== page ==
Notebooks Out

You Just Can’t Understand Our Gnostic Sooth-Saying Because You’re Too Occluded

If this book/Voyage could be placed neatly in a “field” it would not be this book. I have considered naming its “field” Un-theology or Un-philosophy. Certainly, in the house of mirrors which is the universe/university of reversals, it can be called Un-ethical. Since Gyn/Ecology is the Un-field/Ourfield/Outfield of Journeyers, rather than a game in an “in” field, the pedantic can be expected to perceive it as “unscholarly”. Since it confronts old moulds/models of question-asking by being itself an Other way of thinking/speaking, it will be invisible to those who fetishize old questions – who drone that it does not “deal with” their questions.

Philosophers Are Children Scared Of The Dark

Patriarchy is itself the prevailing religion of the entire planet, and its essential message is necrophilia. All of the so-called religions legitimating patriarchy are mere sects subsumed under its vast umbrella/canopy. They are essentially similar, despite the variations. All – from buddhism and hinduism to islam, judaism, christianity, to secular derivatives such as freudianism, jungianism, marxism, and maoism – are infrastructures of the edifice of patriarchy. All are erected as parts of the male’s shelter against anomie.

We Get Ours Straight From The Real

In order to reverse the reversals completely we must deal with the fact that patriarchal myths contain stolen mythic power. They are something like distorting lenses through which we can see into the Background. But it is necessary to break their codes in order to use them as viewers; that is, we must see their lie in order to see their truth. We can correctly perceive patriarchal myths as reversals and as pale derivatives of more ancient, more translucent myth from gynocentric civilization. We can also move our Selves from a merely chronological analysis to a Crone-logical analysis. This frees feminist thought from the compulsion to “prove” at every step that each phallic myth and symbol had a precedent in gynocentric myth, which chronologically antedated it. The point is that while such historical study is extremely useful, we can, whenever necessary, rely upon our Crones’ clarifying logic to see through the distortions into the Background that is always present in our moving Self-centering time/space.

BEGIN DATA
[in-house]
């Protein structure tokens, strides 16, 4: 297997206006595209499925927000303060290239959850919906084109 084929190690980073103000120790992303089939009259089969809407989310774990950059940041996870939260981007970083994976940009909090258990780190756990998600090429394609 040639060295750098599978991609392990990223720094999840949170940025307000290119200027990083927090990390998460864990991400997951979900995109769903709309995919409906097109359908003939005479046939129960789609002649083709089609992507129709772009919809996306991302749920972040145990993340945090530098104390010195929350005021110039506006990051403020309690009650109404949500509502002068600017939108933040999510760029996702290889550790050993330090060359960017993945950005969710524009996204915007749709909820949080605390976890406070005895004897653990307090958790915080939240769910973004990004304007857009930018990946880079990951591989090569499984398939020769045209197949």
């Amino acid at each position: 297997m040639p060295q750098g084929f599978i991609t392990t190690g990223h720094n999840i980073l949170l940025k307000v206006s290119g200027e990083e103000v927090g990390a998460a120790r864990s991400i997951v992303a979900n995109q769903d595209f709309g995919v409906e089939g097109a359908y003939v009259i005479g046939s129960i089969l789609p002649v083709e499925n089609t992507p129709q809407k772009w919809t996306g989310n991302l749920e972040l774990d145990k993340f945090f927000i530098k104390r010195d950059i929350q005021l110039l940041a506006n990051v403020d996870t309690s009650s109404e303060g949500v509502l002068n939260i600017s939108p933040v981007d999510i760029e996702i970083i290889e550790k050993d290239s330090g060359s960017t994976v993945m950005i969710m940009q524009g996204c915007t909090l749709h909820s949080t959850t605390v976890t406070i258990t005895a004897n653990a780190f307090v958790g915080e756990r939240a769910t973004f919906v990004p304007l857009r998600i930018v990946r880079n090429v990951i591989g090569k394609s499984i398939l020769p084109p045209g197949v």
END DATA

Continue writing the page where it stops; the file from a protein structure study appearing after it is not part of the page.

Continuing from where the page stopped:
So, Mary Daly is quite the non-philosopher avant la lettre – the same global characterisation of all hitherto-existing thought as a sterile, self-regarding enclosure inextricably linked to a project of domination; the same claim to have discovered a radically different way of seeing (“Crone-logy”, “Spinning” etc) which treats that thought as material for revisionary redeployment; the same belief that one can (iff authentically female) immediately and in-person incarnate and speak “according to” an occluded Real. I was going to say that Laruelle was Mary Daly for dudes, but it would be more true to say that Mary Daly is gnosticism for lesbian separatists.

If Only You Had Been Right

I’m thinking – what else would I be doing? – about the valuation (in left-accelerationism and elsewhere) of the cognitive, its overvaluation or undervaluation. Here, for example, is what the internet already knows to be Dominic Fox’s Favourite Andrea Dworkin Quote: